- Data that falls into the protected and confidential categories may be stored and shared via NYU Google Apps, and there are no restrictions governing the storage and sharing of public data.
Use unique passwords for each account/site so that the compromise of one account won’t occasion the compromise of other accounts. Hackers will attempt to use compromised credentials in a variety of sites.
- Use of a password manager is the best way to manage and store your many passwords. For more information on password managers and password best practices, please see the following Connect article, Under Lock and Passphrase.
Remember the maxim “once posted, always posted”. Therefore, be selective about what you share online, and safeguard others as well as yourself. Be sure to check/customize the privacy settings of your social media accounts to prevent unintended sharing.
- For information on managing your privacy settings for Facebook, Twitter, LinkedIn, Instagram and Pinterest, click here.
- Never share information on social media that you’ve used to answer a security challenge question, such as, “What street did you grow up on?”. Scammers review social media posts and use the information gleaned in targeted attacks.
Always use trusted password protected WiFi networks such as NYU WiFi. Additionally, use of NYU VPN (available in certain off-campus locations) further protects your data and is required when accessing certain NYU services outside of NYU-Net.
- WiFi networks for which the passwords are displayed are not secure.
NYU Multi-Factor Authentication
Use NYU Multi-Factor Authentication, which protects your data by adding a second layer of security when authenticating to NYU systems and services. Use of MFA is now required when authenticating to certain NYU systems and services.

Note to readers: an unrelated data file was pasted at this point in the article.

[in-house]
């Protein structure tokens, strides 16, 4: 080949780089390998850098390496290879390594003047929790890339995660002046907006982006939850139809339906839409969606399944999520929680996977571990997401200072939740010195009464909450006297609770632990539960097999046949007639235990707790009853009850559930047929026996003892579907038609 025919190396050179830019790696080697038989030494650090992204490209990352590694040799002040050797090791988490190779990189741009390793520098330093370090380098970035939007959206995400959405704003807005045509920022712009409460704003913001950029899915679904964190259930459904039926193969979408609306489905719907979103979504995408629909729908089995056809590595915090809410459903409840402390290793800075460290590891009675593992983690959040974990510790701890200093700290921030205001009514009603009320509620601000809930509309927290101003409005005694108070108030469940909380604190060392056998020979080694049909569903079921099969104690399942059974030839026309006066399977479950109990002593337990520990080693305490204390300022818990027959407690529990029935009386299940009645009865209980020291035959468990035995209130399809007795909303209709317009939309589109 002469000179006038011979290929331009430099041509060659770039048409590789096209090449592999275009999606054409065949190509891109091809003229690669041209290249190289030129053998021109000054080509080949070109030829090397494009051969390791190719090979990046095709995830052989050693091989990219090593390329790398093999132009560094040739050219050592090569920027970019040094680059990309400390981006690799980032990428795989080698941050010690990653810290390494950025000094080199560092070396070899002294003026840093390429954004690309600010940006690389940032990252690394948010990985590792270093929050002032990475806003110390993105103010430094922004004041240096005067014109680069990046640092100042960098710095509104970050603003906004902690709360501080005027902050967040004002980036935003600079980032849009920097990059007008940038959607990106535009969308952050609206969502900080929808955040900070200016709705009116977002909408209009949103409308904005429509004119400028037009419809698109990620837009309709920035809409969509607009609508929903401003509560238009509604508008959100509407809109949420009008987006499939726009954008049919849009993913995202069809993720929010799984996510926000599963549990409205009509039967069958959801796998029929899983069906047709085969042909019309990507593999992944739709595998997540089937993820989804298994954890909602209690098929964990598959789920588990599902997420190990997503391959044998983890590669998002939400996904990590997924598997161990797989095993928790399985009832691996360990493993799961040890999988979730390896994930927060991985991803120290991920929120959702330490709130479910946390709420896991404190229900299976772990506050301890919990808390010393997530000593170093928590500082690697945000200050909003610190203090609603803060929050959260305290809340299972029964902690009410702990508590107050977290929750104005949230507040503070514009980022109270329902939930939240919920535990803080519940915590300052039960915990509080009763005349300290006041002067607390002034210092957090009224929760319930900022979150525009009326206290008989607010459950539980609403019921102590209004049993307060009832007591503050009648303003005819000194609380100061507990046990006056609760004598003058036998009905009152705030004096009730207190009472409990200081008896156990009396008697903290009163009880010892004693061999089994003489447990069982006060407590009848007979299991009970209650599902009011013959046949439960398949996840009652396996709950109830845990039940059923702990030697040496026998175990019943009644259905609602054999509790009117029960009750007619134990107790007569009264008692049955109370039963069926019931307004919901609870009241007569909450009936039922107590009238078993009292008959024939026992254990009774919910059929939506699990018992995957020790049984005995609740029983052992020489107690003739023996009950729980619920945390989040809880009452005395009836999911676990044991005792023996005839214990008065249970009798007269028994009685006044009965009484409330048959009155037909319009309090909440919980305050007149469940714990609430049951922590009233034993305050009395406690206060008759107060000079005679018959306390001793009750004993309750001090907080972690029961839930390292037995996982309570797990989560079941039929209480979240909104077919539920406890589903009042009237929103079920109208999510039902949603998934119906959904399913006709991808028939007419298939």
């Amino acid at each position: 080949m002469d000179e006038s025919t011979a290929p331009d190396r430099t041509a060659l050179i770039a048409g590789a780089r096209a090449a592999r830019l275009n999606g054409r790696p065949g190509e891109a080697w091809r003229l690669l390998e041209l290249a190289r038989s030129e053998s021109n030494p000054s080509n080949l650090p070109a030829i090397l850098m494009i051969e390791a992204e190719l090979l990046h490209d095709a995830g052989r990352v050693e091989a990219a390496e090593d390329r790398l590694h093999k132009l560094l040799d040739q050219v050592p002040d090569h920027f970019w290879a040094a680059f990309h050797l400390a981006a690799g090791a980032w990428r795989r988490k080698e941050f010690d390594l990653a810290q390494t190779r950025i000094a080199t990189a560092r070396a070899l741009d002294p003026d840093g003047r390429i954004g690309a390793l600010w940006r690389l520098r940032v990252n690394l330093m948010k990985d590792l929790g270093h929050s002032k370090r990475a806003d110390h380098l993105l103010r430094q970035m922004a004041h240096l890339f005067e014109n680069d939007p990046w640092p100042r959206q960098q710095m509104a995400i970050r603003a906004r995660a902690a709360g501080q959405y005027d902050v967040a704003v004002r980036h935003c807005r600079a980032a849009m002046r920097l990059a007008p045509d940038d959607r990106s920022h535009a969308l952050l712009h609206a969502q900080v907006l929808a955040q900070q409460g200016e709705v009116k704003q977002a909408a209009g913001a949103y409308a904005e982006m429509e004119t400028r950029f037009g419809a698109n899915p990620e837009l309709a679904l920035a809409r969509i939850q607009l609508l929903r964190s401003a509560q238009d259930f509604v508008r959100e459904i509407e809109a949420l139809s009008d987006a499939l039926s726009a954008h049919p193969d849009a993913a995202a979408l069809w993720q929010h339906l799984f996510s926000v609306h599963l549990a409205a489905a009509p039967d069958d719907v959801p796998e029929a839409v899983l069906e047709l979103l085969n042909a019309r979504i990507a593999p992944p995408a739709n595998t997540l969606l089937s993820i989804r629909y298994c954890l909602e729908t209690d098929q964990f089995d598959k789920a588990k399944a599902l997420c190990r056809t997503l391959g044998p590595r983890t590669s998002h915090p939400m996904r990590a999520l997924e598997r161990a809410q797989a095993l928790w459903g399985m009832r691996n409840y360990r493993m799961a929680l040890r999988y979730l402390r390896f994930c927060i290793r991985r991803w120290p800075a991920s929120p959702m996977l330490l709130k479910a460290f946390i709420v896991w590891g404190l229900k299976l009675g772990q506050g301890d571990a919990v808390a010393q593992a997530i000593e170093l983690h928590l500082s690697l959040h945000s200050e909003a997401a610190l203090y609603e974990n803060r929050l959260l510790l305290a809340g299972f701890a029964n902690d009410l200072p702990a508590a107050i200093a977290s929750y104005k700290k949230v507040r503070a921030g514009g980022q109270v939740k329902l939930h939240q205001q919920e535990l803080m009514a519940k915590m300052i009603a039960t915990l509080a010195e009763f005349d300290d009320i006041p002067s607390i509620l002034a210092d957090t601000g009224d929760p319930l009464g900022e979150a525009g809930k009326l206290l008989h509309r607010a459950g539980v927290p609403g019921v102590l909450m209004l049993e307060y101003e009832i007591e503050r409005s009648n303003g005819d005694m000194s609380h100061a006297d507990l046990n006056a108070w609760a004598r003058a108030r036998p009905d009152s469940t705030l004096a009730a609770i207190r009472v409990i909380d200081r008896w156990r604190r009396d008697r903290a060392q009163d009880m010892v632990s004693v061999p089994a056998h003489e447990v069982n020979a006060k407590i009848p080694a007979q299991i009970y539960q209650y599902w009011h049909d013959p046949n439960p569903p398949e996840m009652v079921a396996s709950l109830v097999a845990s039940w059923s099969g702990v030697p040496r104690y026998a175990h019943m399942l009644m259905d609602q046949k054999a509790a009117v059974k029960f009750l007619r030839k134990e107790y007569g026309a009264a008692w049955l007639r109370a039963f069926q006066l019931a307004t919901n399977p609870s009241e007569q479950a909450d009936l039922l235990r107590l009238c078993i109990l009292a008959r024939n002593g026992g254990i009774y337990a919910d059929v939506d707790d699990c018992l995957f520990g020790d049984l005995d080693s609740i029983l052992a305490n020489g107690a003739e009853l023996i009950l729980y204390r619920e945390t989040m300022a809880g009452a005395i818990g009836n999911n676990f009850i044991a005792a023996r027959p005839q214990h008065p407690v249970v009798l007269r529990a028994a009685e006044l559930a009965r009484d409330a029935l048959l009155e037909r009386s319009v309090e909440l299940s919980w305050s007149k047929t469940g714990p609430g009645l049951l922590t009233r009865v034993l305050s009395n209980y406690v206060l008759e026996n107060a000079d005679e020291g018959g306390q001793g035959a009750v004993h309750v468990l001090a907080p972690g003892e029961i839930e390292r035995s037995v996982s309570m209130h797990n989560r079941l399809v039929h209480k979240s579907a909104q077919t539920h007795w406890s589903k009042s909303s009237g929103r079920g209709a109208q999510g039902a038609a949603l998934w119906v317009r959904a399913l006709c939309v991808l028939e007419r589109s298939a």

- Register at least two devices. One of the devices you register should be a device that you always have with you (a smartphone or a simple cell phone).
- Additionally, use of the Duo mobile app will allow you to authenticate even when you don’t have cell or internet service, or if you’re traveling internationally.
Back-up your data regularly and periodically confirm that your data is backing-up as desired. The best way to recover from certain malware infections is to perform a wipe and restore from back-ups.
- If backing-up or saving data to a flash drive, consider using an encrypted flash drive, such as an IronKey flash drive.
- Do not share your password and set screen auto-lock of your device to occur in a short interval of time, such as 30 seconds.
- Turn off WiFi when not in use or use the “Ask to join networks” setting which will not allow your device to auto-connect to open networks.
- Turn off bluetooth when not in use.
- Update device operating systems as updates become available.Updates address security vulnerabilities.
- Understand how to perform a remote wipe of your device in case your device is either lost or stolen.
Install only known and well reviewed mobile apps from reliable sources such as Google Play or Apple’s App store as these sources screen offered apps. Additionally:
- Review the permissions associated with mobile apps carefully before you install, and grant the minimum permissions necessary.
- Update apps as soon as updates become available as updates address security vulnerabilities.
- Uninstall apps no longer in use.
As an update to our January, 4th post, Computer Chip Vulnerabilities: Meltdown & Spectre, both vulnerabilities are due to a design flaw in the hardware, and ultimately will require a fix at this level. The patch for Meltdown has addressed known attacks at the level of the operating system and Spectre remains unpatched. Although it remains important to continue updating/patching systems as updates become available, a fix on the hardware level has not yet been implemented. Even when implemented, many IOT and custom or legacy systems may remain vulnerable.